Sunday Sermon for May 5, 2019, the Third Sunday of Easter, Year C

Readings: Acts 5:27-32, 40b-41; Rev 5:11-14; Jn 21:1-19

In today’s readings St. Peter has a central place and teaches us much.  At the beginning of the Gospel, Peter is with the disciples at the Sea of Galilee says he is going fishing.  Perhaps he just liked fishing, perhaps he needed to pay some bills, or perhaps he was not yet sure of what the future held after the death and resurrection of our Lord.  One thing is for certain, Peter had no doubts about the resurrection of our Lord.  St John tells us Jesus already revealed Himself twice to His Apostles after His resurrection from the dead.

The next thing we hear about St. Peter is that the Beloved Disciple tells him the Man calling to them from shore and advising them to cast the net over the starboard side is the Lord.  Peter, undoubtedly remembering a similar miraculous catch earlier in the Lord’s public ministry, immediately abandoned the net and the others in the boat and jumped into the water to be with Jesus.  There is no hint of Jesus challenging the Apostles about their going fishing, so they were not fishing because they were lacking in faith or running from the ministry to which the Lord was calling them.  Indeed, the Lord used this opportunity to ask the disciples to bring some of the fish they had caught and add them to the fish the Lord already had roasting over a charcoal fire on shore.

At this point we have to ask ourselves, if we are going about our daily duties and something happened that was clearly of God, how would we react?  I do not assume Jesus would be standing there as He was in the Gospel, so we do not have to think about jumping into the sea to be with Him.  But are we willing to take the time to pray, to thank Him, to seek His will in this situation, whatever it may be?  Peter was willing to abandon everything to be with the Lord.  Do we make time for prayer each day?  Are we willing to go before the Blessed Sacrament to literally be with Jesus?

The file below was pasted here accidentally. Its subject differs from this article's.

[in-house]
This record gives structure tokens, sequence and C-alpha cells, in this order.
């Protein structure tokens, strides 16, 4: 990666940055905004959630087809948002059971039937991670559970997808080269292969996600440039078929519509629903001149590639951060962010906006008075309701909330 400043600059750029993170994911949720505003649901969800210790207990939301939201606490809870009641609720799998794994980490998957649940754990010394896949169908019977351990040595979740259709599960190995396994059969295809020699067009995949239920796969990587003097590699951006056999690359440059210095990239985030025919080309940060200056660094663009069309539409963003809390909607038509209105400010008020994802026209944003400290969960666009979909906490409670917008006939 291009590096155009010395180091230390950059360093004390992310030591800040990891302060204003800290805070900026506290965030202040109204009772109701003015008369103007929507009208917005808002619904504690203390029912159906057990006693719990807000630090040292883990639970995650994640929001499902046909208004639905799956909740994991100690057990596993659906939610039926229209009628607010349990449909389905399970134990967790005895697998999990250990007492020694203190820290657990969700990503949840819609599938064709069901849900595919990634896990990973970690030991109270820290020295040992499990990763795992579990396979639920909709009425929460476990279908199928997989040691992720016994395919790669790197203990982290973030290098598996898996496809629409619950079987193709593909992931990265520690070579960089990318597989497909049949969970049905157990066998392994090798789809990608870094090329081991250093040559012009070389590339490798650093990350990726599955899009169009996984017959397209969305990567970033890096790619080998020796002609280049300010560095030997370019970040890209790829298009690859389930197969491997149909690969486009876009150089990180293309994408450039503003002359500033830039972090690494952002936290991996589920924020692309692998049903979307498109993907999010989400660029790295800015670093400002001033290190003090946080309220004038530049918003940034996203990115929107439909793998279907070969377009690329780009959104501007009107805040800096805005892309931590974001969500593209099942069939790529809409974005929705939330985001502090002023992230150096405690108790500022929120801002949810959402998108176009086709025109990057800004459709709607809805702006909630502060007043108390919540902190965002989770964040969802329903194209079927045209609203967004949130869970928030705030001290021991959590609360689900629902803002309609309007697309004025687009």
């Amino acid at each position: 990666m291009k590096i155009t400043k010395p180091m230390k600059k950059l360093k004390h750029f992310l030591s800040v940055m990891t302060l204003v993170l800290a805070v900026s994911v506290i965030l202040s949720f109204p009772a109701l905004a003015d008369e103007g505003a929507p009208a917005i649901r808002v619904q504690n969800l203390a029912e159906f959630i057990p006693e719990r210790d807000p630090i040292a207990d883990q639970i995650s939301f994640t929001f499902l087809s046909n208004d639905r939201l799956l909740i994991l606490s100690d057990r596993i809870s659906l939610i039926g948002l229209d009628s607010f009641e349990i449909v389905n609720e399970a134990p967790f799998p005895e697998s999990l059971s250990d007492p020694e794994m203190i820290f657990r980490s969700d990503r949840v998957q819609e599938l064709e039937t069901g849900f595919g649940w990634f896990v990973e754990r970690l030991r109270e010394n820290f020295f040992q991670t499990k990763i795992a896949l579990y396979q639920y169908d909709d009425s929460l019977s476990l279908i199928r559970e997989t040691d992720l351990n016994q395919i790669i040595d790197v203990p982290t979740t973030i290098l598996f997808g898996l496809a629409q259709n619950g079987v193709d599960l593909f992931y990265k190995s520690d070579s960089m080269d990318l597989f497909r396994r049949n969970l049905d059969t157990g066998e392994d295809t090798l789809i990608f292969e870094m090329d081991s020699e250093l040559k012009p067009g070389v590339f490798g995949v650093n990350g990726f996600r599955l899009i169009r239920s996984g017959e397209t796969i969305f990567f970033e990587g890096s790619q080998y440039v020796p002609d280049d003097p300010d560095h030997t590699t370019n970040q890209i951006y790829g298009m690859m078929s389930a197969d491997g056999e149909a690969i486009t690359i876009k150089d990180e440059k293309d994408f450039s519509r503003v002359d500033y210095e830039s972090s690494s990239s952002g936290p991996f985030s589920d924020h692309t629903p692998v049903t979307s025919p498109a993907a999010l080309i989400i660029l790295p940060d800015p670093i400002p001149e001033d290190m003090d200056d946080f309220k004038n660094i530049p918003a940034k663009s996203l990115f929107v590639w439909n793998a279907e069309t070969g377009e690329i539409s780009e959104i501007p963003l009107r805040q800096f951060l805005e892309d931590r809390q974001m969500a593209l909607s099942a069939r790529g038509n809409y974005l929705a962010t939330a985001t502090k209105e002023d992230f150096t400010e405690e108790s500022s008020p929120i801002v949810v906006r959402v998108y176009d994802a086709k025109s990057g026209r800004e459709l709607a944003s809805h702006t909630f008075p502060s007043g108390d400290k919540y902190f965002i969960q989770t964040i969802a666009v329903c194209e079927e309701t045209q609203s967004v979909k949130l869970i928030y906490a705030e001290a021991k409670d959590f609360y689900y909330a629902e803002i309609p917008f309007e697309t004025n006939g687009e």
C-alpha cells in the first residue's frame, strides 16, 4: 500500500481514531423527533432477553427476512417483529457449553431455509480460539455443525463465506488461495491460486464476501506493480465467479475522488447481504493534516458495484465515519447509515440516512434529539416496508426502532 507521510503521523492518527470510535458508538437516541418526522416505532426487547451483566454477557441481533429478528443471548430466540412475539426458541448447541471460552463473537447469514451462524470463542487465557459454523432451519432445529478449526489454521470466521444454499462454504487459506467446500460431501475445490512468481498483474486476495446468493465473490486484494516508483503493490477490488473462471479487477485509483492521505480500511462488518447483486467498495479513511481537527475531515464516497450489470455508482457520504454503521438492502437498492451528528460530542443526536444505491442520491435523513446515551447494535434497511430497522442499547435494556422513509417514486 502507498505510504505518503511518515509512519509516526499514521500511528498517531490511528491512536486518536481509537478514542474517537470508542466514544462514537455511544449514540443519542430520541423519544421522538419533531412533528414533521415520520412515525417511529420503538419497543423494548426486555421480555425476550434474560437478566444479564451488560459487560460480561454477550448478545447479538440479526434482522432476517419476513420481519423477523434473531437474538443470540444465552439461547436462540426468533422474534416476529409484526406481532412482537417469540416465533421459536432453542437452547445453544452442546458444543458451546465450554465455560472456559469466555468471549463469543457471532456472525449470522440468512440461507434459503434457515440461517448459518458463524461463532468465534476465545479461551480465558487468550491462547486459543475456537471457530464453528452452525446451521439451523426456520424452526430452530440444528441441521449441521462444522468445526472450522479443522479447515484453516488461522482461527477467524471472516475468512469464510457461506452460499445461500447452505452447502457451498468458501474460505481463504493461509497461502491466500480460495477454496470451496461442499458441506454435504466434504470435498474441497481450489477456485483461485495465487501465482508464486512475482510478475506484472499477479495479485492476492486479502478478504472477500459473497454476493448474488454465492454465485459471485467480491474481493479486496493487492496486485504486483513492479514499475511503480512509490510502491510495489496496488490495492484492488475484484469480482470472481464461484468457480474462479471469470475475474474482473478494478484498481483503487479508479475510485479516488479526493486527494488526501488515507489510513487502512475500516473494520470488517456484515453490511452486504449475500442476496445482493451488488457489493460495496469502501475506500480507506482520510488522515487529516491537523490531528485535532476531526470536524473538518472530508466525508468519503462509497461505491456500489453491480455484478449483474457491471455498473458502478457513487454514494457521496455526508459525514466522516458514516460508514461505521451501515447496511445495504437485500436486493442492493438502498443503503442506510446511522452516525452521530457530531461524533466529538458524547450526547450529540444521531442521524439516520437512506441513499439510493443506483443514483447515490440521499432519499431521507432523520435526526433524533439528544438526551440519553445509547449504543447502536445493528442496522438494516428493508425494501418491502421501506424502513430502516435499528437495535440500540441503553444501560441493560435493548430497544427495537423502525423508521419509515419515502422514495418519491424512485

After the Apostles had eaten, we are made privy to a conversation between Jesus and St. Peter.  Jesus asks Peter about Peter’s love for Jesus.  Having denied the Lord three times, it seems reasonable for Jesus to ask three times about Peter’s love.  But two times Jesus asks Peter if he loves Jesus as Jesus loves him, that is, with agape love.  Twice Peter answers that he loves Jesus as a friend with philia love.  The third time Jesus comes down to Peter’s level and Peter responds the same way as before, with philia love.  Jesus then speaks to Peter about the death by which he will love our Lord the way the Lord loves him and glorify God.

How about us?  How much do we love Jesus?  Is He a mere acquaintance to us?  Is He a friend to us?  Is He the One we love with our whole heart and soul and strength?  Do we love Jesus with a selfless love or do we love Jesus because of what we think we can get from Him? 

We see Peter again in the first reading standing before the Sanhedrin because of the preaching of the Apostles.  Peter tells the members of the Sanhedrin that the Apostles would obey God rather than men.  It is amazing to see the swiftness of the transformation that took place in St. Peter.  He went from being a good friend of Jesus, to being a witness to the resurrection of Jesus, to rejoicing that he and the Apostles had been found worthy to suffer dishonor for the sake of the Holy Name of Jesus.

Are we willing to suffer dishonor for the sake of Jesus?  Are we willing to stand up for our Faith when someone is bad mouthing the Church?  Are we willing to pray in public places before we eat?  Are we willing to wear ashes on our heads in public on Ash Wednesday?  Are we willing to be different from everyone else because of our love for Jesus? 

We are told in the second reading today that everyone in Heaven cried out regarding the worthiness of the Lamb, but then there is an astounding passage that says: “Then I heard every creature in heaven and on earth and under the earth and in the sea, everything in the universe, cry out: ‘To the One Who sits on the throne and to the Lamb, be blessing and honor, glory and might, forever and ever.”’  Every creature in the universe, including those in Hell, will glorify God.  We have an opportunity to glorify God now: love Jesus as He loves you and fall down in worship.

Fr. Altier’s column appears regularly in The Wanderer, a national Catholic weekly published in St. Paul, Minn. For information about subscribing to The Wanderer, please visit